It was close to Christmas in 1971. I remember because of the bitter cold, at least bitter for Phoenix and cold enough to freeze to death in. I remember too because I was wearing my new long black overcoat, something you rarely get to do in Phoenix. My friend Randy and I were hanging out as usual at Hobo Joe’s coffee shop after his night shift ended, drinking coffee, righting the world’s injustices, talking about Jesus and watching people, sometimes until dawn. We saw a lot of severe humanity late at night at Hobo Joe’s. Cruising gays, hookers, groups of servicemen, rowdy cowboys, monosyllabic drug addicts, lonely businessmen and glassy eyed insomniacs. This night among the usual suspects there was a broken withered man dressed in thin rags staring into an empty coffee cup, his hands were shaking like crisp brown leaves in the cold winter wind. The waiters and waitresses walked by him dozens of times with pots of hot coffee and pitchers of water and never stop to ask if he needed a refill. He never looked up, he just sat there hunched over the cup, his head involuntarily shaking. He had obviously more than taken advantage of the free refills on his one cup of coffee. Eventually the manager went to his table and though you couldn’t hear the words you could hear his tone and his tone gave away his tune. We knew he was being evicted from his corner booth even though the restaurant wasn’t nearly half-full.
Randy and I decided that the situation warranted an intervention. We got up and went over to the old man’s table and said, “Bob what are you doing here? How are you old buddy? We haven’t seen you in ages. Hey, why don’t you come join us… we were just getting ready to eat.” The man never looking up slowly raised his shaking body from the table and obediently shuffled over to our table, the manager was right behind us matching our steps. Randy turned and said, “He’s with us we need a menu please.”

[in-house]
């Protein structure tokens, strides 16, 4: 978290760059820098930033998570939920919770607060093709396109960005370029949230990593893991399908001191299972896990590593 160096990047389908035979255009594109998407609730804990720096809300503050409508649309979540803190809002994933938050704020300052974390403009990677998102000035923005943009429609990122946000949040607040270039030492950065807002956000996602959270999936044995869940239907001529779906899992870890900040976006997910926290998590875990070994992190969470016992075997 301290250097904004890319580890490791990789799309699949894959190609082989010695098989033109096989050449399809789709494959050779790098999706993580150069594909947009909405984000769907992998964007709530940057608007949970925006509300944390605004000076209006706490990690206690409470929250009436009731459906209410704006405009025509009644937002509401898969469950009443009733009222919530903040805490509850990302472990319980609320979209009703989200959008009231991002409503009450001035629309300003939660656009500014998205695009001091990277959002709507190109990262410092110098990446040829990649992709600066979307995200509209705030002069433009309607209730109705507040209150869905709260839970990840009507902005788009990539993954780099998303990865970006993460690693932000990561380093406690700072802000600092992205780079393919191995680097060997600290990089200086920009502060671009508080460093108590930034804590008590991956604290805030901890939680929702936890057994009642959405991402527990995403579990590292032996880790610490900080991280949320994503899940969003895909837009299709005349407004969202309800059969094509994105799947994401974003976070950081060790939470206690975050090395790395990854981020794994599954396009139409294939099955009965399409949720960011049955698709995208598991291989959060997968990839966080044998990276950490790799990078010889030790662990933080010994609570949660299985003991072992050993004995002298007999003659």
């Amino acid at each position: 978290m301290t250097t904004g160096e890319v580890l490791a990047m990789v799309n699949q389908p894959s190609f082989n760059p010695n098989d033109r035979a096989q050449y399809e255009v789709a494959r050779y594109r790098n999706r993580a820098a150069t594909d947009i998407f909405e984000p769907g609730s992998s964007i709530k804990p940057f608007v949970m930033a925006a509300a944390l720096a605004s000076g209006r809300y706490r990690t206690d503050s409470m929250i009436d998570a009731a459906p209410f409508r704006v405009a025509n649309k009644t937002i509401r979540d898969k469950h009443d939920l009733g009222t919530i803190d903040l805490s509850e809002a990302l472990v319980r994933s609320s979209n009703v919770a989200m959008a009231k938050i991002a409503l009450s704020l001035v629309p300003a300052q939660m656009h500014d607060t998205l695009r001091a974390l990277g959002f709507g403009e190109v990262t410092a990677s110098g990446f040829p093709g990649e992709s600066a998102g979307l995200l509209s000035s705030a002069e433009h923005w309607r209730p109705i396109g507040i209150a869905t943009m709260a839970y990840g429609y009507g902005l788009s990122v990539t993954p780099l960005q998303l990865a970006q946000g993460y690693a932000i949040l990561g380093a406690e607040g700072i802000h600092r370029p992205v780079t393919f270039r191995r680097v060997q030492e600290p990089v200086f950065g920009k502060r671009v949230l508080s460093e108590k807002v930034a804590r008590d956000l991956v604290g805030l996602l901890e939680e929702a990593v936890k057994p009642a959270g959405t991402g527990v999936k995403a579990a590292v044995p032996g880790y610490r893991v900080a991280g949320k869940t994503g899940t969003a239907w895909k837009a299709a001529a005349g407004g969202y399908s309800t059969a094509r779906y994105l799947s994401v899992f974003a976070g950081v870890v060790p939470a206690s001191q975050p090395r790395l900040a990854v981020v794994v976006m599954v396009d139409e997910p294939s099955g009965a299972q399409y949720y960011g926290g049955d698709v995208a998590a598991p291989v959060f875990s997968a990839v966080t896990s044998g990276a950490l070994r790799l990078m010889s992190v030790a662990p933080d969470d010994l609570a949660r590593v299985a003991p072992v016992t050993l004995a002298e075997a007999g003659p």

Old winos aren’t long on brilliant conversation or even small talk. It was a quiet meal, solemn, and in a very real sense sacramental. After supper we drove him to the county hospital and checked him in for detox. I gave him my coat because we knew he would be put back out on the street in 12 hours around dusk, a little more sober, probably just sober enough to be able to find his way to a Circle K for a bottle of wine and then to a Denny’s for the night. Or if I’m more optimistic perhaps he has a wife and a family and has 38 years of sobriety now.
Years ago a reporter on a local news station did a piece on the homeless panhandlers that stand on street corner. For a full day he stood on the curb at a freeway exit with a small cardboard sign. The only thing that I recall about his report is that he said the hardest thing about the experience was the sense of depersonalization, loneliness and rejection as people drove by him and never even looked at him. He said to the effect that at the end of the day just eye contact or a glance of acknowledgment of his existence was more important to him than any money he would have received.